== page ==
A quarter of a century is a significant chunk of time to do anything, like, say, publish a magazine or run a natural foods store. It?s especially impressive if you run a business with the ethics bar set high, as it is at Greatest Grains in Davenport, Iowa, which begins its 25th year in business this year. Julie Martens and her husband Clyde Mayfield opened their first store on Dec. 15, 1978, because they ?were vegetarian and looking for the best fuel to go into our bodies,? Martens says. The two had begun studying a martial art and found natural foods as the answer to their need for good food.
Greatest Grains opened in a center-city neighborhood and then had a six-year stint in a strip mall. Their third and present location is back in the center of the city, which Martens says fulfills two important needs: ?We both believe in the central city, ethics-wise, but also there?s a chiropractic college in the neighborhood, and the students are a given core of customers.? There is also a massage school nearby. Martens notes that the students at both schools make great employees because of their interest in health issues.
From the very beginning, Martens and Mayfield found that their interest in personal health translated easily into good business health. ?The first day we opened, we had people waiting outside to get in,? Martens says. ?So we?ve always felt blessed and fortunate to have customers and a community that?s interested [in natural foods].? Although she isn?t sure exactly what the successful mix was, it could be that good karma had something to do with it.
Greatest Grains had no vitamin business for the first five years—as in, no vitamin section at all. ?Right next door to us there was a vitamin store,? Martens says. ?[The owner] was an older retired gentleman who lived off of what he made ? and we didn?t want to move in and take his business?we?re not that kind of people.?
Possible karmic reward aside, the couple has achieved success by finding ways to improve the bottom line while being good corporate citizens.
Greatest Grains has a store newsletter, and Martens and Mayfield present classes and seminars inside and outside of the store. They run one print ad in the weekly arts paper and advertise on the radio. The most recent campaigns were carried out using co-op money—money available from manufacturers to co-sponsor an ad—and Martens says ?the campaigns worked great.?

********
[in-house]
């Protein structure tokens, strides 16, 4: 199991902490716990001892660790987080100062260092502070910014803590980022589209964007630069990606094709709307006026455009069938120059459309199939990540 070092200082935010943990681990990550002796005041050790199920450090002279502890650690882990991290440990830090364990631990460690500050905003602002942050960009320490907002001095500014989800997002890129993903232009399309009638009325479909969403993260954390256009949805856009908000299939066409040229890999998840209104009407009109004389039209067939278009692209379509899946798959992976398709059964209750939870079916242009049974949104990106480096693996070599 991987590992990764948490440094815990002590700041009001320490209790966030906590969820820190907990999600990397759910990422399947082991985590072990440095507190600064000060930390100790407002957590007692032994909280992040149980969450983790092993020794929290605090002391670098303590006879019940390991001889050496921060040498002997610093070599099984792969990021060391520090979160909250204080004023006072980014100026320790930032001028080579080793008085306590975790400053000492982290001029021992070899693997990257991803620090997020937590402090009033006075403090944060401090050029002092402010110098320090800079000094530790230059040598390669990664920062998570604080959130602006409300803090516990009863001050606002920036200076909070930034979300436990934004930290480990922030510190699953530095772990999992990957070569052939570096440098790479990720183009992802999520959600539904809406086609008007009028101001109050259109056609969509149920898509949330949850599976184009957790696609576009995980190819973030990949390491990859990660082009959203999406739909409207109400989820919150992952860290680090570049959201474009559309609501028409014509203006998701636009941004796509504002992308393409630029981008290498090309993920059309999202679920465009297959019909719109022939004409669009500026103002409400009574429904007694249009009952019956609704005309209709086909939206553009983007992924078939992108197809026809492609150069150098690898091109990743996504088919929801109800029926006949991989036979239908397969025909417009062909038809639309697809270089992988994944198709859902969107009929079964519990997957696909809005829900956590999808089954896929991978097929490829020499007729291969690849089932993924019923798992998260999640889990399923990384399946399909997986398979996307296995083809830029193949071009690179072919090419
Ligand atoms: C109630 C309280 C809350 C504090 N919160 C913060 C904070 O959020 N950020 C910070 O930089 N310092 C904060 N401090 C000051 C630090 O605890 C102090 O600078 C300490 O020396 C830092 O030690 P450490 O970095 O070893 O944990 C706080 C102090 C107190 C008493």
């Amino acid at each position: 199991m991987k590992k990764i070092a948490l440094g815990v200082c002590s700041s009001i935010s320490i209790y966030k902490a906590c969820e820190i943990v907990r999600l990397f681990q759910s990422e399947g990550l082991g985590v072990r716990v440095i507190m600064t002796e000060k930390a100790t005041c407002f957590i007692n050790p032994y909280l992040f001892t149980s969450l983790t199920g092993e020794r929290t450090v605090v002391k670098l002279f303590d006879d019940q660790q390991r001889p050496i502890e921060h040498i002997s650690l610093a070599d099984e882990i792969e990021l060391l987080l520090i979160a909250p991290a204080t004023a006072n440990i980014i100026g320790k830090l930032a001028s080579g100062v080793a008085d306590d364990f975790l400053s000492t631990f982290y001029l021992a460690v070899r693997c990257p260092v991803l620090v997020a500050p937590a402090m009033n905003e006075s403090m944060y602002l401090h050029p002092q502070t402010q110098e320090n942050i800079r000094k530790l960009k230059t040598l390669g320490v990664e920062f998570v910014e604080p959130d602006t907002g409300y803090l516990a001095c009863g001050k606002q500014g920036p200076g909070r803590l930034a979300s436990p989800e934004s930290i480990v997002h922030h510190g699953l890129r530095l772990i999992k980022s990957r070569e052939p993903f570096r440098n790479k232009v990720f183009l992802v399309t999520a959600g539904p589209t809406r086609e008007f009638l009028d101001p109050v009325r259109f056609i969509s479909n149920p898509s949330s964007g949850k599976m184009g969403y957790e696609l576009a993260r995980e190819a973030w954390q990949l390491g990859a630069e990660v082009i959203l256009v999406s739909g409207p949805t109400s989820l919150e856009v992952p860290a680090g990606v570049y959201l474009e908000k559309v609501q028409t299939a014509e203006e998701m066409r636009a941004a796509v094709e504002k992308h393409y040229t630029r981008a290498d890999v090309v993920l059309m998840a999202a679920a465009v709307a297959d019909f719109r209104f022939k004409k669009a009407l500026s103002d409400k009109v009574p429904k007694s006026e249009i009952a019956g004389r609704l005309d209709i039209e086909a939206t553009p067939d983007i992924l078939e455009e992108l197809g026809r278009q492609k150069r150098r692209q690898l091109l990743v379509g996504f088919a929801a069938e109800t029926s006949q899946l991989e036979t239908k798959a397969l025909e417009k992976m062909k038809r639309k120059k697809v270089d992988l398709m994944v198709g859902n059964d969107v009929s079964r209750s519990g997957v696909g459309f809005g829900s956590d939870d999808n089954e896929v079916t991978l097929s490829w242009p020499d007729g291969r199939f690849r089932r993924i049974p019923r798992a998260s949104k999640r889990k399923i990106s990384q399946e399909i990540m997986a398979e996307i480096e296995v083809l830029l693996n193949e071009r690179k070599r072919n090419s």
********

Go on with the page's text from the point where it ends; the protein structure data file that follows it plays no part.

Martens says the co-op money came from connections made at Natural Products Expo West. In fact, they make Expo West a priority every year, attend Expo East every other year, or more frequently when time allows. ?The people in the know are usually at the conventions,? Martens says. ?The companies bring the bigwigs, and we can get a lot done at the show.?
A class for high-school girls on natural skin care, sponsored in large part by Burt?s Bees, was another Expo-inspired brainstorm.
The skin care class was part of a women?s multischool environmental education day. Martens says that they are ?big Burt?s Bees fans and know a lot about [the products], so the store?s Burt?s Bees section does fantastic.? During the class, Martens and her daughter Molly Mayfield ?highlighted Burt?s Bees products that help teen-age skin.? They also gave a short history on Burt?s and their mission, then ?focused on products that we thought would be popular and could help, especially with acne and that sort of thing,? Martens says. She notes that many of those young women have become new customers.
A recent event that came, not from Expo ideas, but from being proactive and using available resources, was a hugely popular Atkins seminar—an example of how the low-carb phenomenon has affected Greatest Grains. According to Martens, sales of low-carb products ?have gone from off the chart to our second-best category.?
Their broker mentioned that if Greatest Grains could guarantee a 250-person attendance, Atkins would send its representative at no cost. Martens says they knew the seminar would be popular, but didn?t expect to have to rent a banquet room to accommodate the 450-person enrollment they received.
The Atkins representative ?did an hour-long employee training for us during the day,? Martens says, and then the main seminar was held at night. The store set up six tables with products to buy, served samples that Atkins had provided and held a raffle. One downside to the huge enrollment was that the event had to be held outside of the store, minimizing the inherent advertising effects.
And, perhaps, the Atkins seminar is the best example of how Greatest Grains has been able to be successful for so long, not only by being true to core values, but also by staying on what Martens calls the ?cutting edge.?
Natural Foods Merchandiser volume XXV/number 1/p. 70